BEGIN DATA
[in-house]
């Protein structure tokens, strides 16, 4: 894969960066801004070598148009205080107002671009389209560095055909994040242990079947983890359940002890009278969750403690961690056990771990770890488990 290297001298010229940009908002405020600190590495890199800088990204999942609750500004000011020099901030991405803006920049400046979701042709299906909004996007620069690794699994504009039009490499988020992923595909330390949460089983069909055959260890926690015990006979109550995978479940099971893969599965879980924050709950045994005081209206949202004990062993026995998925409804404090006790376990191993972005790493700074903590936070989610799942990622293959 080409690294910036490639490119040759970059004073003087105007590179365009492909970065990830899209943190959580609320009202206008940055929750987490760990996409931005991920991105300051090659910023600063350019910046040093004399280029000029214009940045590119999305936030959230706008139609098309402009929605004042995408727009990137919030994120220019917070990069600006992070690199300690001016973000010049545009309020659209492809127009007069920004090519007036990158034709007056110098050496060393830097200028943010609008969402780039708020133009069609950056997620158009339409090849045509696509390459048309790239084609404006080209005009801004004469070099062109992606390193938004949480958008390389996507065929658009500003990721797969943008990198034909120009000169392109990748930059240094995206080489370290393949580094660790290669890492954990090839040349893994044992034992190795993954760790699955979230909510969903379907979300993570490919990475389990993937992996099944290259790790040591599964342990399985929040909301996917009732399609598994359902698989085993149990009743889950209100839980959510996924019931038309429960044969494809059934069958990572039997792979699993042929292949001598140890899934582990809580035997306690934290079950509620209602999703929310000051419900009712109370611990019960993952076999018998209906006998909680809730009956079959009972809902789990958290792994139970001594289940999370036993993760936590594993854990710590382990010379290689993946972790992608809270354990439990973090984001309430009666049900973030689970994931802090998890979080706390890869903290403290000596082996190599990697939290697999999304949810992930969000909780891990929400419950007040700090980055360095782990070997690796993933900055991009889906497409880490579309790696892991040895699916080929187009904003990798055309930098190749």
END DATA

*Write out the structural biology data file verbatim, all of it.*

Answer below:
[in-house]
């Protein structure tokens, strides 16, 4: 894969960066801004070598148009205080107002671009389209560095055909994040242990079947983890359940002890009278969750403690961690056990771990770890488990 290297001298010229940009908002405020600190590495890199800088990204999942609750500004000011020099901030991405803006920049400046979701042709299906909004996007620069690794699994504009039009490499988020992923595909330390949460089983069909055959260890926690015990006979109550995978479940099971893969599965879980924050709950045994005081209206949202004990062993026995998925409804404090006790376990191993972005790493700074903590936070989610799942990622293959 080409690294910036490639490119040759970059004073003087105007590179365009492909970065990830899209943190959580609320009202206008940055929750987490760990996409931005991920991105300051090659910023600063350019910046040093004399280029000029214009940045590119999305936030959230706008139609098309402009929605004042995408727009990137919030994120220019917070990069600006992070690199300690001016973000010049545009309020659209492809127009007069920004090519007036990158034709007056110098050496060393830097200028943010609008969402780039708020133009069609950056997620158009339409090849045509696509390459048309790239084609404006080209005009801004004469070099062109992606390193938004949480958008390389996507065929658009500003990721797969943008990198034909120009000169392109990748930059240094995206080489370290393949580094660790290669890492954990090839040349893994044992034992190795993954760790699955979230909510969903379907979300993570490919990475389990993937992996099944290259790790040591599964342990399985929040909301996917009732399609598994359902698989085993149990009743889950209100839980959510996924019931038309429960044969494809059934069958990572039997792979699993042929292949001598140890899934582990809580035997306690934290079950509620209602999703929310000051419900009712109370611990019960993952076999018998209906006998909680809730009956079959009972809902789990958290792994139970001594289940999370036993993760936590594993854990710590382990010379290689993946972790992608809270354990439990973090984001309430009666049900973030689970994931802090998890979080706390890869903290403290000596082996190599990697939290697999999304949810992930969000909780891990929400419950007040700090980055360095782990070997690796993933900055991009889906497409880490579309790696892991040895699916080929187009904003990798055309930098190749």